One of the timeless classics of children’s stories is the tale of a wooden marionette named Pinocchio who wanted to be a human boy. Although some of us might remember the animated Disney film version, the book was written by an Italian author, Carlo Lorenzini (C. Collodi, pen name) in 1883 ¹
This remarkably creative story includes lessons on several topics that are thorns in the flesh among children and adults: lying, disobedience, and disrespect for parents.
For those of us who may have seen the film in later years, the most memorable was Pinocchio’s public humiliation for lying and deceitfulness. His nose grew longer every time he told a lie. Can you imagine if this became a “universal” law of consequence for everyone who told a lie? I can only envision the eruption within our society.
Lying is a lethal and prominent factor in our daily lives. Both the Webster and Bible definition include: “the intent to speak untruth, mislead and deceive.”
A lie can be a half-truth (the origin in the garden), an evasive answer (Cain & Abel), a deliberate lie (Jacob and his father’s blessing), or misrepresentation (Gehazi and Naaman). These brief Biblical examples of types of lies are similarly repeated in our daily lives. Even followers of truth can get caught in the web of untruth.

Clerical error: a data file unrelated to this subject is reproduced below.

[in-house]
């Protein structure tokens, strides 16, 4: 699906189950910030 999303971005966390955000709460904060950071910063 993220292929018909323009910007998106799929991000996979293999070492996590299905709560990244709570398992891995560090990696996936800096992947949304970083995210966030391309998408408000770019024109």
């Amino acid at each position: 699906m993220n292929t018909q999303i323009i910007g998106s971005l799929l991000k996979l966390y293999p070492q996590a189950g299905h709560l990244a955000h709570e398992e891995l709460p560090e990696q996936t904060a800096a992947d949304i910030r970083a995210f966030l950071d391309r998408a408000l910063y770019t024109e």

On the other side of that coin are the promises of God:
Since we are guaranteed that the promises He made are always “Yes” and “Amen” (2 Corinthians 1:20), there is no need to engage in manipulation, deception or lying.
The promises are open to everyone who:
You are not a wooden marionette who is required to perform for money, manipulate a situation, falsify information, or deceive others to achieve your goal. A life that rests on the multiple promises of God is a life dependent upon the energies and resources of God.
¹ Collodi, C. 1883. “Le Adventure di Pinocchio.” Canada: Toronto Public Library